Krishnendu Mukherjee

Chemical and Biomolecular Engineering

Faculty Advisor: Yamil Colón

Computational Materials Discovery and Design for Water Vapor Adsorption using Nanoporous Materials

Water is necessary for energy production due to its low-cost, high availability, and ease of use in the energy generation processes. It is also used as a medium for exchanging heat, for generating energy (via steam), for cleaning equipment, as well as for human consumption. However, water is not an unlimited resource and due to climate change, increase in energy demand, and rising global population, it is becoming scarce and unavailable to many parts of the world [1]. A solution to mitigate water scarcity is to devise novel technologies for recovering water vapor directly from air as well as from waste streams exiting from various industries. This extracted water vapor can be recycled back to the industrial and public facilities, and for this prospect, nanoporous materials such as metal-organic frameworks (MOFs) can offer a reliable, and tailored solution [2]. MOFs have the highest surface area per volume among all the crystalline materials, and many of them have demonstrated wide applicability in energy storage and separations including their use as atmospheric water harvester (AWH) materials [3,4]. My project aims to develop a computational method to study water vapor adsorption and separations in MOFs and determine how design variables such as pore size, geometry, electrostatics, and different functional groups affect the adsorption and separation mechanism. My Ph.D. project will leverage the established criteria to inform the rational design and discovery of porous materials for water vapor adsorption and separation.

Our preliminary results on water vapor interaction with idealized carbon cylinders (ICC) suggests that relative humidity (vapor pressure) has a significant role in affecting the adsorption phenomena. I found that the water vapor uptake in adsorption isotherm quickly rose to its highest water vapor uptake capacity beyond a pressure point, which signifies the presence of a limiting pressure after which the surface becomes hydrophilic. This study also confirms that charge arrangement on pore surface has a significant influence in influencing the hydrophilicity of ICCs. For example, the surface was found to be more hydrophilic when charges are alternated (from positive to negative) along the vertical axis (directed parallel to the pore length), then when they were alternated along the horizontal axis (perpendicular to the pore length). Electric potential maps and water vapor density isotherm for these cylinders further confirmed that charge arrangement plays a very important role in determining the hydrophilicity of these surfaces. We hypothesize that MOFs having similar electrostatic characteristics to the ICCs would also exhibit identical water vapor adsorption behavior and they can be potentially used for AWH technology and other water vapor separation processes. Further, novel MOFs may be designed by adding chemical moieties to existing MOFs to induce a desired water vapor adsorption and separation behavior as observed in the ICCs. In the next phase, I plan to develop an entropy-biasing Monte Carlo algorithm, since modeling of water vapor adsorption with MOFs has proven to be difficult due to large equilibration time and slow convergence rate. With the current MC algorithm, it is nearly impossible to simulate hypothetical structures from MOF databases such as inorganic crystal structure database (ICSD) and the Cambridge structural database (CSD). After developing this protocol, I wish to conduct a high-throughput screening to find the best performing MOFs for water vapor adsorption and separation applications.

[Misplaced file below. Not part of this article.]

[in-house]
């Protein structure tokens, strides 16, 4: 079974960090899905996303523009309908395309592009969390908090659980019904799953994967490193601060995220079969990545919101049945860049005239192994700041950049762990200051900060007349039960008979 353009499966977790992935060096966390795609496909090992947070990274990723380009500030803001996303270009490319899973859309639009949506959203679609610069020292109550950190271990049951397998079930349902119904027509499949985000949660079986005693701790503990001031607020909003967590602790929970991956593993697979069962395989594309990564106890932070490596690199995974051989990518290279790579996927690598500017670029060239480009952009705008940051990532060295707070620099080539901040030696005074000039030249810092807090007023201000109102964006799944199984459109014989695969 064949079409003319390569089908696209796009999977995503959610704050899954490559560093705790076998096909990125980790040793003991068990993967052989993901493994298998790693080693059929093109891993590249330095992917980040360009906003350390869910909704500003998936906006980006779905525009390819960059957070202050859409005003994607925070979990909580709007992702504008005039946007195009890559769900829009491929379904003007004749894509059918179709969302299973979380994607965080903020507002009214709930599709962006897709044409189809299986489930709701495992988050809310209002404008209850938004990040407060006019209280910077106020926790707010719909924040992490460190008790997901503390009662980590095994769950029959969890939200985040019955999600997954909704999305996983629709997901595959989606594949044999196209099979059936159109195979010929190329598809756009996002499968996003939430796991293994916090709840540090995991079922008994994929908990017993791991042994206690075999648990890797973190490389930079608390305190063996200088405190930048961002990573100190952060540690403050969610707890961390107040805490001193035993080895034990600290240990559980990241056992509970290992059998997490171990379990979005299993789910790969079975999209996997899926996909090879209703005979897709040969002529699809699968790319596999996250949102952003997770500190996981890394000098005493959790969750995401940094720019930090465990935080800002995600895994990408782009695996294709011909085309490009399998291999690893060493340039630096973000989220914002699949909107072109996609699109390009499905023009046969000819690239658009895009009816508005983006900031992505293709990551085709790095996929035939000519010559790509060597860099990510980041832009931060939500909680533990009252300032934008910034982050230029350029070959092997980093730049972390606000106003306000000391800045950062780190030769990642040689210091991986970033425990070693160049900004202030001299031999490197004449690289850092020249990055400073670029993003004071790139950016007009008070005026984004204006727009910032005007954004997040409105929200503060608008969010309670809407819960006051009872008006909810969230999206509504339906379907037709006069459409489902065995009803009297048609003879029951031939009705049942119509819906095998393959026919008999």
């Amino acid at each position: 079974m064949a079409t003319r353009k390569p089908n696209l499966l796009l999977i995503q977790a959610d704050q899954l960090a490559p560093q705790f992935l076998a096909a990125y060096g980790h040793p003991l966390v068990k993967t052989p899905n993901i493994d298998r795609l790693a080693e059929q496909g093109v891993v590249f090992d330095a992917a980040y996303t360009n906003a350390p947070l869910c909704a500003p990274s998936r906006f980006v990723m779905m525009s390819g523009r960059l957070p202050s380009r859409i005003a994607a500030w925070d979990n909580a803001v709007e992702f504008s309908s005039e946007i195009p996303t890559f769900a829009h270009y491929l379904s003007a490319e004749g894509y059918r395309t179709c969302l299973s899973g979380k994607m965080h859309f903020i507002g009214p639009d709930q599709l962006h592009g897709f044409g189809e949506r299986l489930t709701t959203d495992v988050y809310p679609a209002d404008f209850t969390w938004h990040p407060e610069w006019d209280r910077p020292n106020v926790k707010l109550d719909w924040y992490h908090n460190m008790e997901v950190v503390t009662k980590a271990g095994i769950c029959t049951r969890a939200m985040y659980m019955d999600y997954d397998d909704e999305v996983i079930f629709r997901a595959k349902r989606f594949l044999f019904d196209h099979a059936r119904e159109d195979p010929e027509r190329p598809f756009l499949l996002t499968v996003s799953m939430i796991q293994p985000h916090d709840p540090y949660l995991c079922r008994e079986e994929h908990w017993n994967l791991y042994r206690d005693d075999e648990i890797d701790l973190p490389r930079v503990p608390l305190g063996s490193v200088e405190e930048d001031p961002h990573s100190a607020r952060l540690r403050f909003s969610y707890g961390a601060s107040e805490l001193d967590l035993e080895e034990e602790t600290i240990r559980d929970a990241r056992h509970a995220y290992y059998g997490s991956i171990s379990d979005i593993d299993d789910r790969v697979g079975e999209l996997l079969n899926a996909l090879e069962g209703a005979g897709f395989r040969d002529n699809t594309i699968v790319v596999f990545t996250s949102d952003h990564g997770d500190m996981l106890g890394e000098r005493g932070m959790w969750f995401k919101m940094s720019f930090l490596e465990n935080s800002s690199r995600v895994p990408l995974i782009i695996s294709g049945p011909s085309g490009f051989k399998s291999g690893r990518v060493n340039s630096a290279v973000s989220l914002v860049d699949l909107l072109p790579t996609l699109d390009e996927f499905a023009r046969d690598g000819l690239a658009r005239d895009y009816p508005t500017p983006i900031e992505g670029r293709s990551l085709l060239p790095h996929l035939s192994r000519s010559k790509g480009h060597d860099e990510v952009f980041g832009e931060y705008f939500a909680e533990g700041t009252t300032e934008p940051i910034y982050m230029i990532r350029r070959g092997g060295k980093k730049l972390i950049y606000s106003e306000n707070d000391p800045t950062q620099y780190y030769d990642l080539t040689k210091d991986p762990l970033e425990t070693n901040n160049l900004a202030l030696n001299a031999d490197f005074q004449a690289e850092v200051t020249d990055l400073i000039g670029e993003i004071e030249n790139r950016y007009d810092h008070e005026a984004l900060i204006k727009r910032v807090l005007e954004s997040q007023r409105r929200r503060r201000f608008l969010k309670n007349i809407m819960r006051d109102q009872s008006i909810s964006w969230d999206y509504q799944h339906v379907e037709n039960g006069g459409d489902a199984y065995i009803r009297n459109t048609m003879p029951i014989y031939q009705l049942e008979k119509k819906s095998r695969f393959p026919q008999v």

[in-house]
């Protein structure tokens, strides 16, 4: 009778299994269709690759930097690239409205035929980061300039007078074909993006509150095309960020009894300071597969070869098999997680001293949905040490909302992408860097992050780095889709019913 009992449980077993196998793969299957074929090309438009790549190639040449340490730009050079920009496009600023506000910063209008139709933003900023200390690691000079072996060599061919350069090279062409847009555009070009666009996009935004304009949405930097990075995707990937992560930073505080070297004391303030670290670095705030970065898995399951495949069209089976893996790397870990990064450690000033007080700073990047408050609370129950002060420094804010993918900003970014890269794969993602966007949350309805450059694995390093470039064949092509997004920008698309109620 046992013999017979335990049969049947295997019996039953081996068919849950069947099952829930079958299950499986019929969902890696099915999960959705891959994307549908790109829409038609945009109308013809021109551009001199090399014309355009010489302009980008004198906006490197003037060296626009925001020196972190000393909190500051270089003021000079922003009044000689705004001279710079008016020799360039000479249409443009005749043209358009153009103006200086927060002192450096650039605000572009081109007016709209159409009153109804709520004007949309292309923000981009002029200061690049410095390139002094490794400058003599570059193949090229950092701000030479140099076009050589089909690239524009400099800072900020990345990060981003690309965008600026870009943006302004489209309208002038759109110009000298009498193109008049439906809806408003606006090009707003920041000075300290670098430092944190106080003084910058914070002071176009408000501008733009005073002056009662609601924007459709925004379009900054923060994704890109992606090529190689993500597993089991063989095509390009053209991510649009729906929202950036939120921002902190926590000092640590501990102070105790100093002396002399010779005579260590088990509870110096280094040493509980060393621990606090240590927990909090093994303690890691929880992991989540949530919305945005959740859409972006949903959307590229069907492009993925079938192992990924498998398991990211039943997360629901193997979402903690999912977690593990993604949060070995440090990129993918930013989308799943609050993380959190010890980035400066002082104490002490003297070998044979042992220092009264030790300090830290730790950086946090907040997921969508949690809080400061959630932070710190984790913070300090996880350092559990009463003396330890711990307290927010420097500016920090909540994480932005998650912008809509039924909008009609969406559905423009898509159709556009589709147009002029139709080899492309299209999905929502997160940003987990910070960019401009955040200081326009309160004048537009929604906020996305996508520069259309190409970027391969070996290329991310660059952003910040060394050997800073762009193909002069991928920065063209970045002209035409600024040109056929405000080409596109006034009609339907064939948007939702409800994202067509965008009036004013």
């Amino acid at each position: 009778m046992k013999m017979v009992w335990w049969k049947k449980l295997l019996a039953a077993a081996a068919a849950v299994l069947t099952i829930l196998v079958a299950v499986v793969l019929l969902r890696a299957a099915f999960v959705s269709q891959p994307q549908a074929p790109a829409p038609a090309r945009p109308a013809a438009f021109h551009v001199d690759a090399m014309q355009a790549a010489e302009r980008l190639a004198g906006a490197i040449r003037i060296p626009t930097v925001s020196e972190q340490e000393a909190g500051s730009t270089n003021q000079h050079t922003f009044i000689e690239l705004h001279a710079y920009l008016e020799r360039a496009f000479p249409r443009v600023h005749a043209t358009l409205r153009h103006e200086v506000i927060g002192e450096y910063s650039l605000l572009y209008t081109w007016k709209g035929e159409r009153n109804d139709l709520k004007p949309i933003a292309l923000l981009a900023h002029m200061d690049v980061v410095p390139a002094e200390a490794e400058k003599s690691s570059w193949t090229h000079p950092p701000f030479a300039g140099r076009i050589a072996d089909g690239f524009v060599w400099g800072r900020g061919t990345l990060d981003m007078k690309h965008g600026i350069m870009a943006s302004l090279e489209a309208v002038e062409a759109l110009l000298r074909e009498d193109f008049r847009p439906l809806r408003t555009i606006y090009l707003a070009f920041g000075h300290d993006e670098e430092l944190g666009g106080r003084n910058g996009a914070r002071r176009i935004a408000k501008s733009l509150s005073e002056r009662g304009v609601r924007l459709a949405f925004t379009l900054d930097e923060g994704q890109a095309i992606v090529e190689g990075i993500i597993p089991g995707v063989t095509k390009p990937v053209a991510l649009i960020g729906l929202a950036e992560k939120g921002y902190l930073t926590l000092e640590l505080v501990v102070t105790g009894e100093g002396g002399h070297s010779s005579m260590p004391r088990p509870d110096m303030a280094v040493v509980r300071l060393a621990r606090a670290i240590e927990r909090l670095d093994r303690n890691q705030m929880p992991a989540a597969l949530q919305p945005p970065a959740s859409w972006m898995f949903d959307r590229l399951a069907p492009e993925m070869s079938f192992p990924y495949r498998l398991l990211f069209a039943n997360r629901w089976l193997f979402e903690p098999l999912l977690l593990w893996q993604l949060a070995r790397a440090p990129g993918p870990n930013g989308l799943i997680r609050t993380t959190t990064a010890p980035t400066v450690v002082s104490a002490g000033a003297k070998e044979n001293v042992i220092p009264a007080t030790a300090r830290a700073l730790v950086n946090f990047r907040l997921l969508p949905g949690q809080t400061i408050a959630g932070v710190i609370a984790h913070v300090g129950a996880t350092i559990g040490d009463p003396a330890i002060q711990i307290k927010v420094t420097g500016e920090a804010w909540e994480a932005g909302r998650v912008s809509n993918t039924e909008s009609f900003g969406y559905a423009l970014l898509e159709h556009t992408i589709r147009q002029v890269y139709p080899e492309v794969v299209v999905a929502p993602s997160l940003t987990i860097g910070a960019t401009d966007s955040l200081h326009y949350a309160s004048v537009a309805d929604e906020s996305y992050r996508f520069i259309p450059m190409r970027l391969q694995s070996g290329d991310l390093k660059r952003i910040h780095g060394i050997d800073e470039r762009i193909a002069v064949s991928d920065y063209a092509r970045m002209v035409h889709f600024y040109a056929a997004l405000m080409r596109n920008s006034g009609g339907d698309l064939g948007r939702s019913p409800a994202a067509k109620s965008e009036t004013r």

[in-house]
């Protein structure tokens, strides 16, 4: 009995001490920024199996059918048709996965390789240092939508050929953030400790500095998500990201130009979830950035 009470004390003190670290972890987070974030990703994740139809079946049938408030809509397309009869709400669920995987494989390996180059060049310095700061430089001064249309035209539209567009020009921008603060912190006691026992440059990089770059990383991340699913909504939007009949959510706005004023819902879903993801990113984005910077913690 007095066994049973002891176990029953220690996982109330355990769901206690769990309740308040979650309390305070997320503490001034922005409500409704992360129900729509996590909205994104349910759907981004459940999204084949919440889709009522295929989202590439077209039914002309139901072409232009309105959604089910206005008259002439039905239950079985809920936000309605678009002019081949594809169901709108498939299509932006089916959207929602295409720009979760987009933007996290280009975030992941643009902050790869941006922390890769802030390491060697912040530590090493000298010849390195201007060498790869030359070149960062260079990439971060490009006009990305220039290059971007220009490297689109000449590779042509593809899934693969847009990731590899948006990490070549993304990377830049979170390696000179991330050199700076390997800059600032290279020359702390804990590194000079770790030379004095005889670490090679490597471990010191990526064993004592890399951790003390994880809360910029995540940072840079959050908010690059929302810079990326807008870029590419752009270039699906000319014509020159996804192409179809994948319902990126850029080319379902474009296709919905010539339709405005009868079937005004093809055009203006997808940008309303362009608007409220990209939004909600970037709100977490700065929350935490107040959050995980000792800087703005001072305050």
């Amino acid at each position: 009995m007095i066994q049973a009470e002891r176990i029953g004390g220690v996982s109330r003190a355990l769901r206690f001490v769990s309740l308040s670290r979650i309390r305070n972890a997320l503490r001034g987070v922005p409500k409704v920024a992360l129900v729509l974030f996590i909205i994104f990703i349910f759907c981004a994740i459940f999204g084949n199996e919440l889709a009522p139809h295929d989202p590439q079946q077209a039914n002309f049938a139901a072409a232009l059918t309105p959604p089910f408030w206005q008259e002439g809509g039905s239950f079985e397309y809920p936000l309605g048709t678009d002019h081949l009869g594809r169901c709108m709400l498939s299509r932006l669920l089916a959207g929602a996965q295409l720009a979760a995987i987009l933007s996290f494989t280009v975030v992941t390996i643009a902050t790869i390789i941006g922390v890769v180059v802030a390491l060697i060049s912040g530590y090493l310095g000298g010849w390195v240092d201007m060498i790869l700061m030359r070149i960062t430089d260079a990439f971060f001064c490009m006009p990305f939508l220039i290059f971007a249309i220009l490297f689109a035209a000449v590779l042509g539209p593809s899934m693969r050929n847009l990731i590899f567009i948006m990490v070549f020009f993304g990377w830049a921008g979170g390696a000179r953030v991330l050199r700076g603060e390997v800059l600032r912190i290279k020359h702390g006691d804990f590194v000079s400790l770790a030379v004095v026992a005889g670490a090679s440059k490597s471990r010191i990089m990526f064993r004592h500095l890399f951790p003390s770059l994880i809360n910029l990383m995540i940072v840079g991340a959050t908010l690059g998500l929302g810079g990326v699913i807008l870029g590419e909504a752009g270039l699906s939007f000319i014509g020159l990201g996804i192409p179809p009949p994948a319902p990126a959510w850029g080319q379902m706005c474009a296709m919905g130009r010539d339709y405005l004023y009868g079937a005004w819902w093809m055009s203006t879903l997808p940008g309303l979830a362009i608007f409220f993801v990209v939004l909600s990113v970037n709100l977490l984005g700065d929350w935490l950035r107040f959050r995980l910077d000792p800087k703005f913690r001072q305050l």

References:
(1)    Richey, A. S., Thomas, B. F., Lo, M.‐H., Reager, J. T., Famiglietti, J. S., Voss, K., Swenson, S., and Rodell, M.( 2015), Quantifying renewable groundwater stress with GRACE, Water Resour. Res., 51, 5217– 5238
(2)    J. Canivet, A. Fateeva, Y. Guo, B. Coasne, D. Farrusseng, Water adsorption in MOFs: Fundamentals and applications. Chemical Society Reviews. 43 (2014), pp. 5594–5617
(3)    Matthew W. Logan, Spencer Langevin & Zhiyong Xia, Reversible Atmospheric Water Harvesting Using Metal-Organic Frameworks. Scientific Reports. 10 (2020), Article number: 1492
(4)    Kim, Hyunho, A Yang, Sungwoo, A Rao, Sameer R., A Narayanan, Shankar, A Kapustin, Eugene A, A Furukawa, Hiroyasu, A Umans, Ari S, A Yaghi, Omar M. A Wang, Evelyn N. Water harvesting from air with metal-organic frameworks powered by natural sunlight, Science, 430-434